So, I searched the web until I found the statistics I needed to do the calculations myself. I also calculated the expected number of wins using two different exponents in the formula. The original formula uses 2 as the exponent, while a revised version uses an exponent of 1.83, which is what I used here.
For more on the formula, go here.
As I expected, this year's Orioles team is one of the 20 luckiest teams of all time. I was surprised to see them 5th overall though. The first place entry is kind of amazing - a team outscored by almost 100 runs in a season, and they still finished above .500. When I looked at that season in a bit more detail, I saw a team that lost by a lot quite often, but managed to win the closer games. Sort of like this year's Orioles.
It is interesting to note that 6 of the top 20 lucky seasons have occurred in the 21st century.
|2004||New York Yankees||162||101||61||897||808||0.548||88.7||12.3|
|2008||Los Angeles Angels||162||100||62||765||697||0.542||87.9||12.1|
|1984||New York Mets||162||90||72||652||676||0.483||78.3||11.7|
|1972||New York Mets||156||83||73||528||578||0.459||71.6||11.4|
|1955||Kansas City Athletics||155||63||91||638||911||0.343||53.1||9.9|
|1997||San Francisco Giants||162||90||72||784||793||0.495||80.2||9.8|
|1917||St. Louis Cardinals||154||82||70||531||567||0.470||72.4||9.6|
|1936||St. Louis Cardinals||155||87||67||795||794||0.501||77.6||9.4|
A few things stand out in this list. The 2004 Yankees are the only team in baseball history to lose a playoff series after leading 3 games to none. But, if they had won the 89 games they were expected to win, the Red Sox would have won the division, and perhaps the Red Sox would not have won their first title since 1918.
The 1970 Reds team went to the World Series, where they lost 4-1 to a 108 win Orioles team. The 1972 Mets didn't go to the World Series, which saw the A's beat the Reds, but in 1973, the Mets did go to the series, where they also lost to the A's.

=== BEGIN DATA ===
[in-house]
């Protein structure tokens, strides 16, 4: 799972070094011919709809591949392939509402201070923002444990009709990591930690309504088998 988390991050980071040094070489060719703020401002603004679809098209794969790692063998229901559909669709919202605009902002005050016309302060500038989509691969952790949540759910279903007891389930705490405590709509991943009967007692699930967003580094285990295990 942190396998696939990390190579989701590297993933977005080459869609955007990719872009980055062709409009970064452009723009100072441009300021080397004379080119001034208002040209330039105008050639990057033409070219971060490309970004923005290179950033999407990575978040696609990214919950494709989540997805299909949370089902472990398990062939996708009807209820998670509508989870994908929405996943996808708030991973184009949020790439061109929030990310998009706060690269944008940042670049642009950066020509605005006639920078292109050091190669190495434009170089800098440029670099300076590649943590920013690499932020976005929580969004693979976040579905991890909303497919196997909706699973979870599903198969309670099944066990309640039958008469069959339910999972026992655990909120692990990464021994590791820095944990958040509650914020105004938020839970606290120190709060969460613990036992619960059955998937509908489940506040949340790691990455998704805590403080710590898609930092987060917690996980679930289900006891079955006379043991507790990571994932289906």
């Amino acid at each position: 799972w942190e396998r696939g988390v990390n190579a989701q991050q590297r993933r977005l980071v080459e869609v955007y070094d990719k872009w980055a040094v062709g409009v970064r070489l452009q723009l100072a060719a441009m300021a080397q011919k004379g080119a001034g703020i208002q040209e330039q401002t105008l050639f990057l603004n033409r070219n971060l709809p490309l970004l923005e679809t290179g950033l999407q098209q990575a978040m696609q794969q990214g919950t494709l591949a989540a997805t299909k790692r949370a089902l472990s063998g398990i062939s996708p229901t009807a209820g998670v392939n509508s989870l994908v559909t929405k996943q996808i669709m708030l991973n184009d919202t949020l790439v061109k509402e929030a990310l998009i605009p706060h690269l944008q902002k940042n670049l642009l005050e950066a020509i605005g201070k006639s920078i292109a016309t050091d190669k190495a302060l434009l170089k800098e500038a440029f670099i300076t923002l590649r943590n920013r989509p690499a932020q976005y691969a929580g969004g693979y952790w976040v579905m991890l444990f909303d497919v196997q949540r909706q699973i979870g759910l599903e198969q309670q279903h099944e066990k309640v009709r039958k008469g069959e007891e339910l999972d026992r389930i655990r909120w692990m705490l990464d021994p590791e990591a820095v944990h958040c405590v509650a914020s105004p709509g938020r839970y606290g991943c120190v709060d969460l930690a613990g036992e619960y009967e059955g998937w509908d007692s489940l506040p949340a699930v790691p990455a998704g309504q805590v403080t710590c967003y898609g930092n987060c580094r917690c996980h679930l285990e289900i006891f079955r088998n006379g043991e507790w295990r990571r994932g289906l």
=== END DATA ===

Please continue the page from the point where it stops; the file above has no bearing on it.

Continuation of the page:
It's amazing to think how bad the 1943 Braves should have been. And the 1955 Athletics should have lost 100 games.
The 1961 Reds did go to the World Series, but they were beaten easily by the Yankees, who were led by Roger Maris and Mickey Mantle, who combined for 115 home runs that season.
The 1936 Cardinals were two years removed from their 1934 Gashouse Gang championship, but in 1936, they finished 5 games behind the Giants.
Not one team in this list won a World Series. The Reds, twice, are the only team in this list to have even gone to the world series.
And, given their overall statistics, I do not expect this year's Orioles to make it to the world series. But, in short series, anything can happen. The 1988 Dodgers were clearly the worst team in the playoffs, yet they beat a much better Mets team in the NLCS and came within a Mark McGwire home run of sweeping the A's in the series. The great thing about baseball is that anything can happen.
For the sake of completeness, here are the unluckiest teams of all time according to the same formula:
|1993||New York Mets||162||59||103||672||744||0.454||73.5||-14.5|
|1905||St. Louis Browns||156||54||99||512||608||0.422||65.8||-11.8|
|1939||St. Louis Browns||156||43||111||733||1035||0.347||54.2||-11.2|
|1999||Kansas City Royals||161||64||97||856||921||0.467||75.1||-11.1|
|1924||St. Louis Cardinals||154||65||89||740||750||0.494||76.1||-11.1|
|1993||San Diego Padres||162||61||101||679||772||0.442||71.5||-10.5|
Not surprisingly, none of these teams won a world series, or even went to the series. And, in 1904, there was no series, but Cleveland in 1904 finished only 1.5 games behind the Boston Americans (later the Red Sox), so they clearly should have been AL champions that year.